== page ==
Braunias will be well known to newspaper readers, as a journalist, editor, reviewer and publisher. He’s also a staff writer for the New Zealand Herald and literary editor for current affairs website Newsroom. He’s clocked up over 40 awards for his work. The author of 12 books, most recently ‘Missing Persons’ (check out our interview with Steve on this book.

The 100 albums here are divided into themes, accompanied by Braunias’ inimitable dry wit, with some retro-fitted empathy bearing down on the often naive art direction, fashion choices and occasional gaudiness displayed on these glossy covers. He also draws on his own experience collecting over 800 albums from op-shops and junk parlours around the motu, never passing up an opportunity to reflects on what each says about our own particular brand of popular culture.

There is definitely an over abundance of Country & Western hayseed music, alongside too serious born-again Christians with a lack of fashion sense. Then there’s the hard-drinking piano players jamming out ‘party hits’ on their Lowrey Organ in support of their local music retailers. Most of these are un-listenable these days. but the covers are gold!

There are more than a few crimes against music, with the biggest being Carol O’Halloran’s ‘Jazzercise’ album. Surely green tights with pink leotard is a felony in several states across the country.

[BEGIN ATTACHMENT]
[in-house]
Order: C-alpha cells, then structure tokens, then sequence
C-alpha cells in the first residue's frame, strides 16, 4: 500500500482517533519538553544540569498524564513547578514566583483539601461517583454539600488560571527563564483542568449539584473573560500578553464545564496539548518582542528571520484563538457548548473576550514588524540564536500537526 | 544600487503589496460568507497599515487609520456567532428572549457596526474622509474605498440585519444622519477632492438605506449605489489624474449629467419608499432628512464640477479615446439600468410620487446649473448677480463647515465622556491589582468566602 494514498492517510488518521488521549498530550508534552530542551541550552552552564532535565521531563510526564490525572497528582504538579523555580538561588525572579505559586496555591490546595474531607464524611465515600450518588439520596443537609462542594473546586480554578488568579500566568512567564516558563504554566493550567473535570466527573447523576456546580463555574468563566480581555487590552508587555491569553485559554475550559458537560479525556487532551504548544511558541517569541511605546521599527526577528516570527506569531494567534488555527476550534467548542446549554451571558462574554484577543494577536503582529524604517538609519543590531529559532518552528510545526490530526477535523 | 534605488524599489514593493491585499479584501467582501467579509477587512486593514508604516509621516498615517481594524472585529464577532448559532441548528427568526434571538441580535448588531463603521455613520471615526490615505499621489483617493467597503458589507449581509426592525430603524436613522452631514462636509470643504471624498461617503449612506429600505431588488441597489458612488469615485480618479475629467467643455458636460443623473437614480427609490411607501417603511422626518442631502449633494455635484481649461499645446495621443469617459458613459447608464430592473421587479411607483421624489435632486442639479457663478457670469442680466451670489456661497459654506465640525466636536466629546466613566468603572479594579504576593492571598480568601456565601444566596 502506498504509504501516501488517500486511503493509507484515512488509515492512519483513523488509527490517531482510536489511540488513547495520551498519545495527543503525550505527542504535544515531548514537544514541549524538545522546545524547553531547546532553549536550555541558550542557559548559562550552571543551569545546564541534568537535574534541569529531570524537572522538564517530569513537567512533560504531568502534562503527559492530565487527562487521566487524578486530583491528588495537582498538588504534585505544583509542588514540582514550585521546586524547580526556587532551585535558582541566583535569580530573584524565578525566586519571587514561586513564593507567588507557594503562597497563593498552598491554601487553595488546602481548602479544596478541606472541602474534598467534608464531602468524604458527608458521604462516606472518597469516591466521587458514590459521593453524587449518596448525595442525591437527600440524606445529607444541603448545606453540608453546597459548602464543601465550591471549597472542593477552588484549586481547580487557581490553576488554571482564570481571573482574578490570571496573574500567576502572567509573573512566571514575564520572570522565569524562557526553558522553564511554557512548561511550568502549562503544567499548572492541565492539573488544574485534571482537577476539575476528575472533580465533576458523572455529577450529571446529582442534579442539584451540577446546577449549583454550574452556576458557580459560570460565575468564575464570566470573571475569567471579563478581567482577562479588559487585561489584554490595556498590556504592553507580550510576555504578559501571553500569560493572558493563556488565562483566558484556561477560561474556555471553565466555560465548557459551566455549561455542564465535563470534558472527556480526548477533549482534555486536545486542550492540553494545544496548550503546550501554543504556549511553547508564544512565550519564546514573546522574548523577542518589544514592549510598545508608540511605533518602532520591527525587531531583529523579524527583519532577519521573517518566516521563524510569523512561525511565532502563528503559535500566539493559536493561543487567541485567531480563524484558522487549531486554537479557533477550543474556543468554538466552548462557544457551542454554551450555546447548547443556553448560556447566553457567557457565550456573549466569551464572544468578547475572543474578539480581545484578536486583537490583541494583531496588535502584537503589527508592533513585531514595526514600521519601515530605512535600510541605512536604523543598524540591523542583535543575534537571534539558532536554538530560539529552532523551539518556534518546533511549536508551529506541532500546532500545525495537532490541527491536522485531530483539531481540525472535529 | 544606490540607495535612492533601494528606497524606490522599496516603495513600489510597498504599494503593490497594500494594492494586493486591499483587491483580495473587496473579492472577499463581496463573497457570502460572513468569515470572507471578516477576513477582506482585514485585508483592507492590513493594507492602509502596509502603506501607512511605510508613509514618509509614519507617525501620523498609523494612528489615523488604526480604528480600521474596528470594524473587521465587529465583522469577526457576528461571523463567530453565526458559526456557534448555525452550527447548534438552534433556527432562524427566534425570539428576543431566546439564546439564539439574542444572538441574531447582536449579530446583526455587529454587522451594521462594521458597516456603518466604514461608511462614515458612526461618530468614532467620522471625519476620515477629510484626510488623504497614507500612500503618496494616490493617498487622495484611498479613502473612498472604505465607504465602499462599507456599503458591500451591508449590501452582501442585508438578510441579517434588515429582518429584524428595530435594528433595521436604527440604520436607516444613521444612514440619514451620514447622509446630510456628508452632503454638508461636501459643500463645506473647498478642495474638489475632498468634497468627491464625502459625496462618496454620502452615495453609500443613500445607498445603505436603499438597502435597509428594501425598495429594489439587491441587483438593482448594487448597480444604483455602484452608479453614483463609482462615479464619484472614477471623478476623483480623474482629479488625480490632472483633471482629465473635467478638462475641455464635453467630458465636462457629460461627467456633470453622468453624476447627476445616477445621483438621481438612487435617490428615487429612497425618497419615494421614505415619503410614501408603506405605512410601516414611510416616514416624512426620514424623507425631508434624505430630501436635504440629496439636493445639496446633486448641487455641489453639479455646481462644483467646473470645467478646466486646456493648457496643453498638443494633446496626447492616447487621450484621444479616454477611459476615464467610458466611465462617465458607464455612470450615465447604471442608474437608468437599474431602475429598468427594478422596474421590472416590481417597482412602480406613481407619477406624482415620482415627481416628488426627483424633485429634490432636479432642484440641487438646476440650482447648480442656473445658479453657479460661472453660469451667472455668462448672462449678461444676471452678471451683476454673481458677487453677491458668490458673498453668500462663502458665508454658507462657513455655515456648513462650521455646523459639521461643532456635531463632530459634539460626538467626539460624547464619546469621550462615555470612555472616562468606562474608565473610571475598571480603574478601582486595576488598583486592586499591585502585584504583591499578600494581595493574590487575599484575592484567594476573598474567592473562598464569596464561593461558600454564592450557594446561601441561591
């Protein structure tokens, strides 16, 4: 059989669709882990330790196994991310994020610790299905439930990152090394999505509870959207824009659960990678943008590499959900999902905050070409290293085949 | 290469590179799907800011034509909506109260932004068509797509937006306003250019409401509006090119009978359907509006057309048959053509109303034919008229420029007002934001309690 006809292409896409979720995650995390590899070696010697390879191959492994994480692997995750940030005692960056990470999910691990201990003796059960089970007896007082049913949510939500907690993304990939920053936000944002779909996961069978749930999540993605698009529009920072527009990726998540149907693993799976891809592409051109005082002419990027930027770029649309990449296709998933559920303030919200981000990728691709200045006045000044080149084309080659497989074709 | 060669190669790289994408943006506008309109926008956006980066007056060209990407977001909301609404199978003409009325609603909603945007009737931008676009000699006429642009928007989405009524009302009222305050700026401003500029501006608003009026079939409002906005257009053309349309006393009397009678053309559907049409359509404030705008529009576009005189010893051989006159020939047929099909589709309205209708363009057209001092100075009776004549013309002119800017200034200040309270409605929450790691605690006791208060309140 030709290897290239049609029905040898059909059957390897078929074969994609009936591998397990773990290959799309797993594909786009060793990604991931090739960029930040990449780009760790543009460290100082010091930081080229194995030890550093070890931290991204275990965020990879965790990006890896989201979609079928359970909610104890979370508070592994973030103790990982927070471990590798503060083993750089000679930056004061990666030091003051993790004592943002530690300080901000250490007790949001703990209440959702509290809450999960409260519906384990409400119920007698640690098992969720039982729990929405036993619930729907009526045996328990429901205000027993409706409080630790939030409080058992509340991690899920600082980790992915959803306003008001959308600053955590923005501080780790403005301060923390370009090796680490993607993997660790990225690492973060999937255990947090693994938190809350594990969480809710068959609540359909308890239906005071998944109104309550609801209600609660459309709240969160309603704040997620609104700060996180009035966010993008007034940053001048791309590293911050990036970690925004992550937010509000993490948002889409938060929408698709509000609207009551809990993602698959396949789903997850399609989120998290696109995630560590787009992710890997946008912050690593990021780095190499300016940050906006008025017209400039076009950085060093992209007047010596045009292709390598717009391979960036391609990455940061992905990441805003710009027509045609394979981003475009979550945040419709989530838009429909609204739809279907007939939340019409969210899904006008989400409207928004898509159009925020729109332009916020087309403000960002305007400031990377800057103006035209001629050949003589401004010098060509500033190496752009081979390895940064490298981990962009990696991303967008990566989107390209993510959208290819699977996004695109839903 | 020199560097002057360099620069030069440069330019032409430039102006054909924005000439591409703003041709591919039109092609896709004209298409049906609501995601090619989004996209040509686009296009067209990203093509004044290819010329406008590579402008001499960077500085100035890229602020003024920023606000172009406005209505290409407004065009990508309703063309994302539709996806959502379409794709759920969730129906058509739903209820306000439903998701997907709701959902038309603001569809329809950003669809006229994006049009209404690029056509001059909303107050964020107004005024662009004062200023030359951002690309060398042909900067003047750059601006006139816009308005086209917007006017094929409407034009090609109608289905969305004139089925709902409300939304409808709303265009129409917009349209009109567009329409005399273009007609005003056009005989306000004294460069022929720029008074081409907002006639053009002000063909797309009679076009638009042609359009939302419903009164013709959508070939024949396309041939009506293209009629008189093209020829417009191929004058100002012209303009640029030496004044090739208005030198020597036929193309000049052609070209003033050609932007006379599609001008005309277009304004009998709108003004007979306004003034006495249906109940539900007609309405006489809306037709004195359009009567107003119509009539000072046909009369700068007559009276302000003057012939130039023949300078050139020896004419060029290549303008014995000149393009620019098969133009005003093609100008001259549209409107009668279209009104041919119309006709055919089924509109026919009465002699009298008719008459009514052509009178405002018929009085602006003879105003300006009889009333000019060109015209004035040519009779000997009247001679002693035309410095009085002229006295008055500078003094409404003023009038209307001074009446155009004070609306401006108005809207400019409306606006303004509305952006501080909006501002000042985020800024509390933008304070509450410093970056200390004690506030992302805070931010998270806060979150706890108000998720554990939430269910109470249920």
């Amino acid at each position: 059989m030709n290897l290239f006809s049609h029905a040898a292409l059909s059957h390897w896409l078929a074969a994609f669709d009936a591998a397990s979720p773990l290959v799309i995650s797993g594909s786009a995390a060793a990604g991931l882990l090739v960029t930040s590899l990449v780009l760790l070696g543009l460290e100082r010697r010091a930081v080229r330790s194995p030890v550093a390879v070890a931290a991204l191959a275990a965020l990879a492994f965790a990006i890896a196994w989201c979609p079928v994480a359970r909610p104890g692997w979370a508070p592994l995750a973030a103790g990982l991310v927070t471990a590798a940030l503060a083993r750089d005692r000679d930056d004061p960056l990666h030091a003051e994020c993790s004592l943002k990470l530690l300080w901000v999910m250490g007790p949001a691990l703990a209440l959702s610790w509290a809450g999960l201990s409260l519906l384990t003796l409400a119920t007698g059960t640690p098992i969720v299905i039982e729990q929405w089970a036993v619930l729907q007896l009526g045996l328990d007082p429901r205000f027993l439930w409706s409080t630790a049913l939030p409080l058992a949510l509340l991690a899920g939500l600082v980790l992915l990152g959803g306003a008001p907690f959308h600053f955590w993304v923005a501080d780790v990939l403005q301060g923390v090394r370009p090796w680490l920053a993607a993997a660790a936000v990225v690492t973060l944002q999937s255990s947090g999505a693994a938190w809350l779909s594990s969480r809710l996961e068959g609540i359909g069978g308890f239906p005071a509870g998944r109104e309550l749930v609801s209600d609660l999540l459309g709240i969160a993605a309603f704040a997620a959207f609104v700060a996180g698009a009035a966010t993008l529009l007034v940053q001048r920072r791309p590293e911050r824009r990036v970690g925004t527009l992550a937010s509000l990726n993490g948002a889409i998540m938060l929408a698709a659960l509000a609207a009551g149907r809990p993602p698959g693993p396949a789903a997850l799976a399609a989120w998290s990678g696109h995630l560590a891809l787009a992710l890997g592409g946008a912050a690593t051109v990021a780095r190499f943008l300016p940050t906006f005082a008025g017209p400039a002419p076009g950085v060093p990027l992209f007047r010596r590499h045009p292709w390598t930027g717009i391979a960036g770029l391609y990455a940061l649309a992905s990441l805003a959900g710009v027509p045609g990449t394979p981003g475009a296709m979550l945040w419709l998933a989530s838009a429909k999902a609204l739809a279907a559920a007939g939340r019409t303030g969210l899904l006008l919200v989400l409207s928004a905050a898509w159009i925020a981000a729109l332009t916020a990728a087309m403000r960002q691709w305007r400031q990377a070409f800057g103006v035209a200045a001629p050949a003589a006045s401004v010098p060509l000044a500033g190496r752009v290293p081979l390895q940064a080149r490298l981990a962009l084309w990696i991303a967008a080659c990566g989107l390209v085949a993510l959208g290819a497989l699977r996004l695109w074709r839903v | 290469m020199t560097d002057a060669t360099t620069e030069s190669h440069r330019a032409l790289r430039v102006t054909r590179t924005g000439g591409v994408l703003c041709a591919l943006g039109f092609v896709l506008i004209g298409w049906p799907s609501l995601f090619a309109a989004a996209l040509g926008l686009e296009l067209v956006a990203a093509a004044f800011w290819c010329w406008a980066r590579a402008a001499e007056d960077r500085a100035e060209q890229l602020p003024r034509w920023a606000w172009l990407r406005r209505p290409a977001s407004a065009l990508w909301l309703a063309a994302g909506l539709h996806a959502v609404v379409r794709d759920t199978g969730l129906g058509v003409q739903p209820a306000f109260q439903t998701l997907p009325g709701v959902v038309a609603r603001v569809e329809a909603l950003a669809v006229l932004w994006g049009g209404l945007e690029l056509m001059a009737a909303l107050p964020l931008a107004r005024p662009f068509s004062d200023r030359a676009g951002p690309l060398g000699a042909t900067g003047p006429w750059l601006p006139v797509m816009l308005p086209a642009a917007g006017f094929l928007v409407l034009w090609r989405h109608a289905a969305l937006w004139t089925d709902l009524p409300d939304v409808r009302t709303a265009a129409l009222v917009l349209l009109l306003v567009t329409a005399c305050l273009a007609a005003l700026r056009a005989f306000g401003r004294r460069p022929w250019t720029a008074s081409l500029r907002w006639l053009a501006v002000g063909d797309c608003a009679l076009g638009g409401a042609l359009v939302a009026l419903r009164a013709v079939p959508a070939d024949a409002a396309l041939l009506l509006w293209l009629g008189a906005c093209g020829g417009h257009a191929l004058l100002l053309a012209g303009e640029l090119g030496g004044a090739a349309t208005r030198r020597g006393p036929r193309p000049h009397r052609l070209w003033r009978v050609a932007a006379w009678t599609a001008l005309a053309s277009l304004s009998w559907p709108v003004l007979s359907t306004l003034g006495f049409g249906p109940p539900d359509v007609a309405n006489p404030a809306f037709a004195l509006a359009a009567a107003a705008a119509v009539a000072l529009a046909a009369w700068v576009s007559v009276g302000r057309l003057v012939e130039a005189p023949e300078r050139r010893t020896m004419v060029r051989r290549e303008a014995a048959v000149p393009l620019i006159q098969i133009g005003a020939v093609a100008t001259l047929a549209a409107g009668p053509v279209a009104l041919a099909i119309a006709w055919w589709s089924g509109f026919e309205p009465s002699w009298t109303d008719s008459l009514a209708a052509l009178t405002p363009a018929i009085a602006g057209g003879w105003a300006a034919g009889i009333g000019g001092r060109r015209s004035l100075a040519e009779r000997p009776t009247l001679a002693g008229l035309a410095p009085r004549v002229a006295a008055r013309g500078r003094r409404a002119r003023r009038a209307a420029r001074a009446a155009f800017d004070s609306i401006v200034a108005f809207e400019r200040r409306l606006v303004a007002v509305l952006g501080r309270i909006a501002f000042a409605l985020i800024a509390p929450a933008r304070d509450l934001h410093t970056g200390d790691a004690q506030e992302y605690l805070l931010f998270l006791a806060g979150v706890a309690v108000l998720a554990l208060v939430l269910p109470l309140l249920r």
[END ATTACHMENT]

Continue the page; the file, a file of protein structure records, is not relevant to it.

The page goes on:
There are a few legends like Kiwi legends, too. Like Peter Posa’s ‘White Rabbit Album’, with it’s slimy Playboy Bunny cover, complete with Peter doing his best not to look uncomfortable – and failing.

Hello Sailor appears too. On the CD and cassette versions I owned, I never noticed the brief show of a nipple on the cover illustration. I wonder if that had a few retailers refusing to display this in the front window?

There’s also the The Yandall Sisters, and ‘our Kiri’ (in her early bouffant hair-do days) and other ‘lesser’ known jokers like a random guy who owned a menswear store in Whanganui. They all have one thing in common, though. What does music look like? What images do we need to convey this?